“If we didn’t have some idea about the potential importance of these medicines, we wouldn’t be researching them,” says Dr. Jeffrey Guss, psychiatry professor at NYU Medical Center and co-investigator of the NYU Psilocybin Cancer Project. “Their value has been written about and is well known from thousands of years of recorded history, from their being used in religious and healing settings. Their potential and their being worthy of exploration and study speaks for itself.”

Optimistic insiders think that if all continues to go well, within 10 to 15 years some psychedelics could be legally administrable to the public, not just for specific conditions but even for personal growth. In the meantime, says Rick Doblin, MAPS’ executive director, “there are hundreds of therapists willing to work with illegal Schedule I psychedelics” underground, like Dr. X. They’re in Florida, Minnesota, New York, California, Colorado, North Carolina, Pennsylvania, New England, Lexington, Kentucky. “Hundreds in America,” he says, though they’re “spread out all over the world.”

As within any field, underground practitioners vary in quality, expertise and method. Some are M.D.s, like Dr. X, or therapists, and some are less conventionally trained. They don’t all use the same substances, and don’t necessarily use just one. Some work with MDMA or psilocybin or ayahuasca, which has become trendy to drink in self-exploration ceremonies all over the country; others administer 5-MeO-DMT, extracted from a toad in the Sonoran Desert, or iboga or ibogaine, which, according to the scant research that exists, may be one of the most effective cures for opiate addiction on the planet – but may also cause fatal heart complications.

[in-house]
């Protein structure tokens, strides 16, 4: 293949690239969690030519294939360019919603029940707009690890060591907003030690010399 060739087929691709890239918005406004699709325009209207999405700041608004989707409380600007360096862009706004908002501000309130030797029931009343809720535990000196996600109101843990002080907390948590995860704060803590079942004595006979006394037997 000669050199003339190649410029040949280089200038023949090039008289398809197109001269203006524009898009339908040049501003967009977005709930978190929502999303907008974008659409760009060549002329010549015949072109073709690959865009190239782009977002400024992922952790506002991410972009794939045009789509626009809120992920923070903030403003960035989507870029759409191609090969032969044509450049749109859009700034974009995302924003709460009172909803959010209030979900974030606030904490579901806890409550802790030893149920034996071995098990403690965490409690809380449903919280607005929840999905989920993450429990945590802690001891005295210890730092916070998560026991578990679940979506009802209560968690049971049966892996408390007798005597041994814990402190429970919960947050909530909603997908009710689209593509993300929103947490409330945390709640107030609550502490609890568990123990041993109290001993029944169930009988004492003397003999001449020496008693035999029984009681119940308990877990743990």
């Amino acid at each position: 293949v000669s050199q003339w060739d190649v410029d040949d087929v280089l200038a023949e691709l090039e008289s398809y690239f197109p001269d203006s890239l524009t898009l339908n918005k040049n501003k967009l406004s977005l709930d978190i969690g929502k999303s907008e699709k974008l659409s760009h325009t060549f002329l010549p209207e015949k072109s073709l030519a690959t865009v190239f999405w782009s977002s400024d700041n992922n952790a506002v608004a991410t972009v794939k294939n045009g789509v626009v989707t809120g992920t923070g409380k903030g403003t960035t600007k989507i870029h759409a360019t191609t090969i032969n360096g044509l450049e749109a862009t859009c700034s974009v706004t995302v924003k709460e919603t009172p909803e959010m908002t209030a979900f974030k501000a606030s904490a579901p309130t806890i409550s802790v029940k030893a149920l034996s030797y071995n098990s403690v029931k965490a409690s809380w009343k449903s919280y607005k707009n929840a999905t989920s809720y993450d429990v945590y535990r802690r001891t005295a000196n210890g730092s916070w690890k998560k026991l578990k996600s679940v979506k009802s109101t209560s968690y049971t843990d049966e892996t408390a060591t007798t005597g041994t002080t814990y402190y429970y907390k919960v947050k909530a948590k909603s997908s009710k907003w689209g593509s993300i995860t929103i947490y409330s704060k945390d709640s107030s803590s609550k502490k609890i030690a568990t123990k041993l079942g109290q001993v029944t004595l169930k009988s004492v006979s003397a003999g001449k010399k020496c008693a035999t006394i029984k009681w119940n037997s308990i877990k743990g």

How some doctors are risking everything to unleash the healing power of MDMA, ayahuasca and other hallucinogens(Rolling Stone)

A futurist looks to the past to understand the present “Gutenberg Moment”

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Over at the Stanford Social Innovation Review, my friend and Institute for the Future colleague Marina Gorbis looks back at Johannes Gutenberg’s 15th century invention of the printing press and the unintended consequences of our own “Gutenberg Moment“: